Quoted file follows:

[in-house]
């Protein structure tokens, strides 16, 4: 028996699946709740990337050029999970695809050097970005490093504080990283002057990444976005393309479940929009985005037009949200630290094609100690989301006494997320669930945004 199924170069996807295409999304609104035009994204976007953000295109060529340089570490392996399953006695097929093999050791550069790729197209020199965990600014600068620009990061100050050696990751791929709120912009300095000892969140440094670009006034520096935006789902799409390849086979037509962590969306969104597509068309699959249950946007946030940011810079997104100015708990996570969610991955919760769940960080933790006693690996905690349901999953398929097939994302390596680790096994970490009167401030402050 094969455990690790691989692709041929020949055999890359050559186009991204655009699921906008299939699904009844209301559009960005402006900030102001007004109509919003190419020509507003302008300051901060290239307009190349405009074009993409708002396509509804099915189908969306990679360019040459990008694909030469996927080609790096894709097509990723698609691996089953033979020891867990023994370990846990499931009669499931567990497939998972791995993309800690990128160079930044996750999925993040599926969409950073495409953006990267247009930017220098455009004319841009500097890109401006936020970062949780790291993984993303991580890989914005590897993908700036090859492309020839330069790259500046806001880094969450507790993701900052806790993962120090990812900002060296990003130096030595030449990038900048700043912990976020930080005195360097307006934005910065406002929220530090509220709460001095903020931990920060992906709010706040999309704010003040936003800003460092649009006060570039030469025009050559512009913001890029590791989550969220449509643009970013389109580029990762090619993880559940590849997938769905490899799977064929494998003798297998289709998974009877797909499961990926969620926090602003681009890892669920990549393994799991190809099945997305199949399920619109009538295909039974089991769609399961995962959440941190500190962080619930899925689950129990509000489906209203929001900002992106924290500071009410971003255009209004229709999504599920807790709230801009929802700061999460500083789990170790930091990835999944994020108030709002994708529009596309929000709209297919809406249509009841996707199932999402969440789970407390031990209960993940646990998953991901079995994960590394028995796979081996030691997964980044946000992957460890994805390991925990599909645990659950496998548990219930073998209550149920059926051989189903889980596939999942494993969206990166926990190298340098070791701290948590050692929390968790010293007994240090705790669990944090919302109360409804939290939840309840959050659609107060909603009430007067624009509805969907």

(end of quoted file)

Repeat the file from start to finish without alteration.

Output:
[in-house]
């Protein structure tokens, strides 16, 4: 028996699946709740990337050029999970695809050097970005490093504080990283002057990444976005393309479940929009985005037009949200630290094609100690989301006494997320669930945004 199924170069996807295409999304609104035009994204976007953000295109060529340089570490392996399953006695097929093999050791550069790729197209020199965990600014600068620009990061100050050696990751791929709120912009300095000892969140440094670009006034520096935006789902799409390849086979037509962590969306969104597509068309699959249950946007946030940011810079997104100015708990996570969610991955919760769940960080933790006693690996905690349901999953398929097939994302390596680790096994970490009167401030402050 094969455990690790691989692709041929020949055999890359050559186009991204655009699921906008299939699904009844209301559009960005402006900030102001007004109509919003190419020509507003302008300051901060290239307009190349405009074009993409708002396509509804099915189908969306990679360019040459990008694909030469996927080609790096894709097509990723698609691996089953033979020891867990023994370990846990499931009669499931567990497939998972791995993309800690990128160079930044996750999925993040599926969409950073495409953006990267247009930017220098455009004319841009500097890109401006936020970062949780790291993984993303991580890989914005590897993908700036090859492309020839330069790259500046806001880094969450507790993701900052806790993962120090990812900002060296990003130096030595030449990038900048700043912990976020930080005195360097307006934005910065406002929220530090509220709460001095903020931990920060992906709010706040999309704010003040936003800003460092649009006060570039030469025009050559512009913001890029590791989550969220449509643009970013389109580029990762090619993880559940590849997938769905490899799977064929494998003798297998289709998974009877797909499961990926969620926090602003681009890892669920990549393994799991190809099945997305199949399920619109009538295909039974089991769609399961995962959440941190500190962080619930899925689950129990509000489906209203929001900002992106924290500071009410971003255009209004229709999504599920807790709230801009929802700061999460500083789990170790930091990835999944994020108030709002994708529009596309929000709209297919809406249509009841996707199932999402969440789970407390031990209960993940646990998953991901079995994960590394028995796979081996030691997964980044946000992957460890994805390991925990599909645990659950496998548990219930073998209550149920059926051989189903889980596939999942494993969206990166926990190298340098070791701290948590050692929390968790010293007994240090705790669990944090919302109360409804939290939840309840959050659609107060909603009430007067624009509805969907």